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Supplementary feeding with thermally treated cereals in common carp (Cyprinus carpio L.) pond farming and its effects on water quality, nutrient budget and zooplankton and zoobenthos assemblages

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    0468512 - ÚBO 2017 RIV NL eng J - Journal Article
    Hlaváč, D. - Anton-Pardo, M. - Másílko, J. - Hartman, P. - Regenda, J. - Vejsada, P. - Baxa, M. - Pechar, L. - Valentová, O. - Všetičková, Lucie - Drozd, B. - Adámek, Z.
    Supplementary feeding with thermally treated cereals in common carp (Cyprinus carpio L.) pond farming and its effects on water quality, nutrient budget and zooplankton and zoobenthos assemblages.
    Aquaculture International. Roč. 24, č. 6 (2016), s. 1681-1697. ISSN 0967-6120. E-ISSN 1573-143X
    Institutional support: RVO:68081766
    Keywords : Common carp * Nutrient budget * Supplementary feeding * Thermally treated cereals
    Subject RIV: EH - Ecology, Behaviour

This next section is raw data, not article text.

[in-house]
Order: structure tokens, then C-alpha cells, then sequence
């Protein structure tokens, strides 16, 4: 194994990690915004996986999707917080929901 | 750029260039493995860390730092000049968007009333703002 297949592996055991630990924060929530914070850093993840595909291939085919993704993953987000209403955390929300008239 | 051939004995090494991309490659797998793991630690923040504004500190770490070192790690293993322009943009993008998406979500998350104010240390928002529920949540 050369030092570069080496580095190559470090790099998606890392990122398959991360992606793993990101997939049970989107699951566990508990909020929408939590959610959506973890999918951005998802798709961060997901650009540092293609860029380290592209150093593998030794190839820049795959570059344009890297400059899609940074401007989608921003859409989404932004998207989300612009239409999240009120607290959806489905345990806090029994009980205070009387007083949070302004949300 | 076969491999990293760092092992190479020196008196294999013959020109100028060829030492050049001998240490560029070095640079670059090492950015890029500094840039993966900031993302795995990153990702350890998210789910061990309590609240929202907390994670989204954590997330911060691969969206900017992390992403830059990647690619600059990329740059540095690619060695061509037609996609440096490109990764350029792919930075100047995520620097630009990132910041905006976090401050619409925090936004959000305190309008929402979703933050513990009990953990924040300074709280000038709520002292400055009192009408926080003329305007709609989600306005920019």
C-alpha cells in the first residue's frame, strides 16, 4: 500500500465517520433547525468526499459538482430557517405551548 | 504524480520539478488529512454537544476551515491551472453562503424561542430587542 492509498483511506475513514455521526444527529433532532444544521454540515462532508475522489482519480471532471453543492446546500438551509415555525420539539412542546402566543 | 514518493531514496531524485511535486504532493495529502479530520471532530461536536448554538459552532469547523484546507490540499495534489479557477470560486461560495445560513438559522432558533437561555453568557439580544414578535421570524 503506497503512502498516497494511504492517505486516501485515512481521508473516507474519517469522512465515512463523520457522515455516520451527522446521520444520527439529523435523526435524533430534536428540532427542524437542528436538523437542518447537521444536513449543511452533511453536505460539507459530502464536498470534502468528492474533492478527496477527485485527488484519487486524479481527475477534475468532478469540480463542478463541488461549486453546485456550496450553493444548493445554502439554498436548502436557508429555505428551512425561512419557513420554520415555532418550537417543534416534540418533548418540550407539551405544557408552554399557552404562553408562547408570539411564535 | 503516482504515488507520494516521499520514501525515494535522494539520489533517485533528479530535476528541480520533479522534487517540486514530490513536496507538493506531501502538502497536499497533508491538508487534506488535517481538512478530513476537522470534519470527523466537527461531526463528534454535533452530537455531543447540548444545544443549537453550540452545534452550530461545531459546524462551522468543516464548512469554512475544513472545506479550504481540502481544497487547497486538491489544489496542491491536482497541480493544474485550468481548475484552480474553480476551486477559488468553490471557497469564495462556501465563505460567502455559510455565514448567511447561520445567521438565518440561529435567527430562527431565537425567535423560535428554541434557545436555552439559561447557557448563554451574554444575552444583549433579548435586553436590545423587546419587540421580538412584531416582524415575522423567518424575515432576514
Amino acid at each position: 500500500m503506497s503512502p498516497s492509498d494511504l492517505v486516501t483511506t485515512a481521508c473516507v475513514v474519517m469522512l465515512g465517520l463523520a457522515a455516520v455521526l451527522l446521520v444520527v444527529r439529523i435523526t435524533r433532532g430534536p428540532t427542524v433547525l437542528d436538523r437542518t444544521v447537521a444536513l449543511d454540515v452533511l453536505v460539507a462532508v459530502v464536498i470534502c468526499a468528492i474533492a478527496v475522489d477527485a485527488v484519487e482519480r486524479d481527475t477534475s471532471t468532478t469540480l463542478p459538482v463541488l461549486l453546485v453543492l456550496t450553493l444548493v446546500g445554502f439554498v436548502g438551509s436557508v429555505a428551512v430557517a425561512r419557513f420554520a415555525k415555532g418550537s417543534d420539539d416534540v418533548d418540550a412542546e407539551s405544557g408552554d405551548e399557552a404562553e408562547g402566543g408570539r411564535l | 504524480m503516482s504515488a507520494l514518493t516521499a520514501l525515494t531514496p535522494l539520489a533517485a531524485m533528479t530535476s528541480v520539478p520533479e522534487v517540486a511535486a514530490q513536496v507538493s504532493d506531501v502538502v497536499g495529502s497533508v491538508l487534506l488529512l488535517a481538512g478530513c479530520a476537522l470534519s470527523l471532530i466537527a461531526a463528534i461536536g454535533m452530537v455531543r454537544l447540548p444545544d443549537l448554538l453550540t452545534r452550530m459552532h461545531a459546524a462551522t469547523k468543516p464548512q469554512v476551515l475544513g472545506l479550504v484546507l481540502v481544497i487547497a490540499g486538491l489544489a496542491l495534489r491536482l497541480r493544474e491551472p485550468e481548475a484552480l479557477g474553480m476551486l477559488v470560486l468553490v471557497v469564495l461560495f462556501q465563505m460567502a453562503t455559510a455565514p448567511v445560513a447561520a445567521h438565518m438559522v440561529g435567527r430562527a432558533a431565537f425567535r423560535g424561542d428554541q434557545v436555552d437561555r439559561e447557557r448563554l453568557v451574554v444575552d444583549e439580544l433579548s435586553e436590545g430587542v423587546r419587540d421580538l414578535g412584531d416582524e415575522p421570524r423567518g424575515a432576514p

Impact factor: 1.095, year: 2016

    To test the influence of supplementary feeding with thermally treated cereals on nutrient budget and environmental and biotic variables, three different treatments were applied in four experimental ponds: two with thermally treated cereals, one with raw cereal and a control with no supplementary feeding. Water parameters, zooplankton and zoobenthos were analysed from May to October over two consecutive years (2012 and 2013). In addition, nitrogen and phosphorus budgets were calculated as the difference between input (feed, stocked fish) and output (harvested fish). The results showed that type of supplementary feed had no influence on water quality, aside from water transparency. Ponds with added thermally treated cereal had significantly (P < 0.05) lower turbidity and suspended solids (and increased Secchi depth) compared with control. While no significant differences were observed in zooplankton assemblages between the experimental ponds and the control, macrozoobenthos density and biomass were considerably lower in the control pond. High seasonal fluctuations resulted in significant differences in density in 2012 only. The use of thermally treated cereal led to improved carp growth and nutrient budget, with an increase in carp yield and nutrient removal per hectare of pond surface. This result is a win-win situation with 10 % lower feed conversion ratio, increased profits and lower environmental impact.
    Permanent Link: http://hdl.handle.net/11104/0266345

     
     
Number of the records: 1  

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